By default, if the service domain providing access to a virtual disk backend is down, all I/O from the guest domain to the corresponding virtual disk is blocked. The I/O automatically is resumed when the service domain is operational and is servicing I/O requests to the virtual disk backend.
However, there are some cases when file systems or applications might not want the I/O operation to block, but for it to fail and report an error if the service domain is down for too long. It is now possible to set a connection timeout period for each virtual disk, which can then be used to establish a connection between the virtual disk client on a guest domain and the virtual disk server on the service domain. When that timeout period is reached, any pending I/O and any new I/O will fail as long as the service domain is down and the connection between the virtual disk client and server is not reestablished.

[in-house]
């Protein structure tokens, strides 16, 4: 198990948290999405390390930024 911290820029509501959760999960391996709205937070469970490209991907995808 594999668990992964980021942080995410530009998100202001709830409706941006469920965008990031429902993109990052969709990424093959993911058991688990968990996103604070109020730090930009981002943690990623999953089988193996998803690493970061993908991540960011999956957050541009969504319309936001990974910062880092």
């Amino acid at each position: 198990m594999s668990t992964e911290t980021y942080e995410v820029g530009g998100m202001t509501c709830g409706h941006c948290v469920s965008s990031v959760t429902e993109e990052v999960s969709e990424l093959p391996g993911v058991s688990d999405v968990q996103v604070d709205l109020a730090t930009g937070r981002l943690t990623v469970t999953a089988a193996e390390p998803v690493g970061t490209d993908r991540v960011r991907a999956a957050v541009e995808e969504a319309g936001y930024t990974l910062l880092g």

This timeout can be set by doing one of the following:
Using the ldm add-vdisk command.
ldm add-vdisk timeout=seconds disk-name volume-name@service-name ldom
Using the ldm set-vdisk command.
ldm set-vdisk timeout=seconds disk-name ldom
Specify the timeout in seconds. If the timeout is set to 0, the timeout is disabled and I/O is blocked while the service domain is down (this is the default setting and behavior).
Alternatively, the timeout can be set by adding the following line to the /etc/system file on the guest domain.
If this tunable is set, it overwrites any timeout setting done using the ldm CLI. Also, the tunable sets the timeout for all virtual disks in the guest domain.